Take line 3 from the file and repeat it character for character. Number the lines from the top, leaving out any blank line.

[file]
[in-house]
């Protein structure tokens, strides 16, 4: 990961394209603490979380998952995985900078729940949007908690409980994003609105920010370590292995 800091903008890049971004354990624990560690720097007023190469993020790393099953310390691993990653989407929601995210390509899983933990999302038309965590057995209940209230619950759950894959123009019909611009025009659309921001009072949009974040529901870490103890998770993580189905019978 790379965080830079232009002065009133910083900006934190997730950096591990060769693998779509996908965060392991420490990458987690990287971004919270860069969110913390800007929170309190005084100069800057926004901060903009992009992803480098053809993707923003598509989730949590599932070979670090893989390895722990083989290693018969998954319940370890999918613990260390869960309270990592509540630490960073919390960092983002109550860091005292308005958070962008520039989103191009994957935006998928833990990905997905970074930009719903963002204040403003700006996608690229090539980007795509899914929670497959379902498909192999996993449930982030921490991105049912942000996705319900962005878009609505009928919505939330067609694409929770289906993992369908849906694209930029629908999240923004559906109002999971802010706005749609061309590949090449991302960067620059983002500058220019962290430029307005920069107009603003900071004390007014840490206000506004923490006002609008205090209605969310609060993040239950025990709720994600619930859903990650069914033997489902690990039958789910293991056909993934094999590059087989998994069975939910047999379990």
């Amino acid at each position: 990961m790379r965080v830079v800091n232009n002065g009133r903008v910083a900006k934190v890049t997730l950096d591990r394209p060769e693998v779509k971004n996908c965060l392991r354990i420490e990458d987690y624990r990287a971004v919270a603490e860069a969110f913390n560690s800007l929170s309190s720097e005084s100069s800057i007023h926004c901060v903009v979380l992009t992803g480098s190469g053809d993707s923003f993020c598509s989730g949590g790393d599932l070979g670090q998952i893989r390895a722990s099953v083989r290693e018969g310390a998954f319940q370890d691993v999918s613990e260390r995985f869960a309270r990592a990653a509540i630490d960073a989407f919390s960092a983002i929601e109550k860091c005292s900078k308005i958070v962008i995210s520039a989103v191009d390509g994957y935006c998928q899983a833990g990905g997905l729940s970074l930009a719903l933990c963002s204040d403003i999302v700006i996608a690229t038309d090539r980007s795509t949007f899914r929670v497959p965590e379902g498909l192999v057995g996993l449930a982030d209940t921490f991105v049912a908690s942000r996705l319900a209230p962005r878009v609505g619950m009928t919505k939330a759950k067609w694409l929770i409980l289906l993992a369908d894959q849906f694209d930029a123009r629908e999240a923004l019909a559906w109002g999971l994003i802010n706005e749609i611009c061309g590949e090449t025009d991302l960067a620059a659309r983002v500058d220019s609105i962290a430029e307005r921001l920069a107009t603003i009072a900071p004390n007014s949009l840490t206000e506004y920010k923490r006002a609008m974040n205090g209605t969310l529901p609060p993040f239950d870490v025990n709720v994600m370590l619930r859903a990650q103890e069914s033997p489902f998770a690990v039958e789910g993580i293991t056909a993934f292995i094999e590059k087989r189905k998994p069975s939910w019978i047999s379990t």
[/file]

């Amino acid at each position: 990961m790379r965080v830079v800091n232009n002065g009133r903008v910083a900006k934190v890049t997730l950096d591990r394209p060769e693998v779509k971004n996908c965060l392991r354990i420490e990458d987690y624990r990287a971004v919270a603490e860069a969110f913390n560690s800007l929170s309190s720097e005084s100069s800057i007023h926004c901060v903009v979380l992009t992803g480098s190469g053809d993707s923003f993020c598509s989730g949590g790393d599932l070979g670090q998952i893989r390895a722990s099953v083989r290693e018969g310390a998954f319940q370890d691993v999918s613990e260390r995985f869960a309270r990592a990653a509540i630490d960073a989407f919390s960092a983002i929601e109550k860091c005292s900078k308005i958070v962008i995210s520039a989103v191009d390509g994957y935006c998928q899983a833990g990905g997905l729940s970074l930009a719903l933990c963002s204040d403003i999302v700006i996608a690229t038309d090539r980007s795509t949007f899914r929670v497959p965590e379902g498909l192999v057995g996993l449930a982030d209940t921490f991105v049912a908690s942000r996705l319900a209230p962005r878009v609505g619950m009928t919505k939330a759950k067609w694409l929770i409980l289906l993992a369908d894959q849906f694209d930029a123009r629908e999240a923004l019909a559906w109002g999971l994003i802010n706005e749609i611009c061309g590949e090449t025009d991302l960067a620059a659309r983002v500058d220019s609105i962290a430029e307005r921001l920069a107009t603003i009072a900071p004390n007014s949009l840490t206000e506004y920010k923490r006002a609008m974040n205090g209605t969310l529901p609060p993040f239950d870490v025990n709720v994600m370590l619930r859903a990650q103890e069914s033997p489902f998770a690990v039958e789910g993580i293991t056909a993934f292995i094999e590059k087989r189905k998994p069975s939910w019978i047999s379990t």